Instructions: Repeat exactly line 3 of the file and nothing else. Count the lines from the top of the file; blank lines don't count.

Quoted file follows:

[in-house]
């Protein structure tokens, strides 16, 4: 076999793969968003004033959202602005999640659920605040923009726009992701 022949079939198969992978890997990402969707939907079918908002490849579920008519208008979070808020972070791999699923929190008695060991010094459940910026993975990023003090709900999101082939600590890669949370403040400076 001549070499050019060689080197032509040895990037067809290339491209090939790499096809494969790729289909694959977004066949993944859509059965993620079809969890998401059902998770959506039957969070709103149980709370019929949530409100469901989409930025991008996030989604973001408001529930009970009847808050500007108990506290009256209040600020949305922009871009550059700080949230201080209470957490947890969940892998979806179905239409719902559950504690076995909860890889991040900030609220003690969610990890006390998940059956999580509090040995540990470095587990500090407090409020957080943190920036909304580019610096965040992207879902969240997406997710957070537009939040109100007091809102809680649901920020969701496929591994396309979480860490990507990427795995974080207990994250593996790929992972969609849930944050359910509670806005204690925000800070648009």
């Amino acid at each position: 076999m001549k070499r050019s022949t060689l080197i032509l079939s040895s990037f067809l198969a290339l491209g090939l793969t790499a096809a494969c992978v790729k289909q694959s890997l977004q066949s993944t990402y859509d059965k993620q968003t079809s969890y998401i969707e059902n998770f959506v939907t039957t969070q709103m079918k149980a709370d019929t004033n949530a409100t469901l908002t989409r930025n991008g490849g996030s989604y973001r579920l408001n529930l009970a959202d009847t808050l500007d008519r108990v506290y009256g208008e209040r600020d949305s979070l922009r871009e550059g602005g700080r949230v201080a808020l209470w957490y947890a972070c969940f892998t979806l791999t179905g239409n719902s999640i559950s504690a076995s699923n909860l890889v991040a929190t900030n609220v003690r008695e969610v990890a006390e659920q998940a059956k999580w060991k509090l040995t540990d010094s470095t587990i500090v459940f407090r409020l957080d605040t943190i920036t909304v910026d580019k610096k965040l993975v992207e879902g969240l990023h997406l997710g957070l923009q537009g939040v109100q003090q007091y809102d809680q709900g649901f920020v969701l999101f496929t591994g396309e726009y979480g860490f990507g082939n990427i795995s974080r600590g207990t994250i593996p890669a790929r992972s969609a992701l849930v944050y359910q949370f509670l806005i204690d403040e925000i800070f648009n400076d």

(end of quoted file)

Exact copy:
């Amino acid at each position: 076999m001549k070499r050019s022949t060689l080197i032509l079939s040895s990037f067809l198969a290339l491209g090939l793969t790499a096809a494969c992978v790729k289909q694959s890997l977004q066949s993944t990402y859509d059965k993620q968003t079809s969890y998401i969707e059902n998770f959506v939907t039957t969070q709103m079918k149980a709370d019929t004033n949530a409100t469901l908002t989409r930025n991008g490849g996030s989604y973001r579920l408001n529930l009970a959202d009847t808050l500007d008519r108990v506290y009256g208008e209040r600020d949305s979070l922009r871009e550059g602005g700080r949230v201080a808020l209470w957490y947890a972070c969940f892998t979806l791999t179905g239409n719902s999640i559950s504690a076995s699923n909860l890889v991040a929190t900030n609220v003690r008695e969610v990890a006390e659920q998940a059956k999580w060991k509090l040995t540990d010094s470095t587990i500090v459940f407090r409020l957080d605040t943190i920036t909304v910026d580019k610096k965040l993975v992207e879902g969240l990023h997406l997710g957070l923009q537009g939040v109100q003090q007091y809102d809680q709900g649901f920020v969701l999101f496929t591994g396309e726009y979480g860490f990507g082939n990427i795995s974080r600590g207990t994250i593996p890669a790929r992972s969609a992701l849930v944050y359910q949370f509670l806005i204690d403040e925000i800070f648009n400076d």